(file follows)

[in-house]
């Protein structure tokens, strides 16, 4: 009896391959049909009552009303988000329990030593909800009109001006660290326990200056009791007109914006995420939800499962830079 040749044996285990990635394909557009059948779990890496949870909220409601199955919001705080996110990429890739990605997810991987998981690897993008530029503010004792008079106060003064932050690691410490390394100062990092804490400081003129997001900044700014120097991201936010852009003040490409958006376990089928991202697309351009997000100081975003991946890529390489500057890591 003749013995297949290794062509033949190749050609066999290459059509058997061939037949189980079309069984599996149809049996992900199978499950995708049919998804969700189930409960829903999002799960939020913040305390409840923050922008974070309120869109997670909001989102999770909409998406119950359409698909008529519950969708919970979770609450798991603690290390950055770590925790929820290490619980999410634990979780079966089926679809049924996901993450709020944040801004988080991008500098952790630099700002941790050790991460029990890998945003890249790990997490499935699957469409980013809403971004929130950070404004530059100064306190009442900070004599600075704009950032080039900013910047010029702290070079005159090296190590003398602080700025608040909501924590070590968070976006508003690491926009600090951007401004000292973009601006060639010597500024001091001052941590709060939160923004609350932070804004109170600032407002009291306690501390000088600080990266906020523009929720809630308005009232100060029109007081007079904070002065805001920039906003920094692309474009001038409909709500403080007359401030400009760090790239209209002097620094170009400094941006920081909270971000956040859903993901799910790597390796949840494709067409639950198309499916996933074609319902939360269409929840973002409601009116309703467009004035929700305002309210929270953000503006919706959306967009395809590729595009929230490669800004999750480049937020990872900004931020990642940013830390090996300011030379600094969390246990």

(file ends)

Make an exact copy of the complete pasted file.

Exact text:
[in-house]
């Protein structure tokens, strides 16, 4: 009896391959049909009552009303988000329990030593909800009109001006660290326990200056009791007109914006995420939800499962830079 040749044996285990990635394909557009059948779990890496949870909220409601199955919001705080996110990429890739990605997810991987998981690897993008530029503010004792008079106060003064932050690691410490390394100062990092804490400081003129997001900044700014120097991201936010852009003040490409958006376990089928991202697309351009997000100081975003991946890529390489500057890591 003749013995297949290794062509033949190749050609066999290459059509058997061939037949189980079309069984599996149809049996992900199978499950995708049919998804969700189930409960829903999002799960939020913040305390409840923050922008974070309120869109997670909001989102999770909409998406119950359409698909008529519950969708919970979770609450798991603690290390950055770590925790929820290490619980999410634990979780079966089926679809049924996901993450709020944040801004988080991008500098952790630099700002941790050790991460029990890998945003890249790990997490499935699957469409980013809403971004929130950070404004530059100064306190009442900070004599600075704009950032080039900013910047010029702290070079005159090296190590003398602080700025608040909501924590070590968070976006508003690491926009600090951007401004000292973009601006060639010597500024001091001052941590709060939160923004609350932070804004109170600032407002009291306690501390000088600080990266906020523009929720809630308005009232100060029109007081007079904070002065805001920039906003920094692309474009001038409909709500403080007359401030400009760090790239209209002097620094170009400094941006920081909270971000956040859903993901799910790597390796949840494709067409639950198309499916996933074609319902939360269409929840973002409601009116309703467009004035929700305002309210929270953000503006919706959306967009395809590729595009929230490669800004999750480049937020990872900004931020990642940013830390090996300011030379600094969390246990």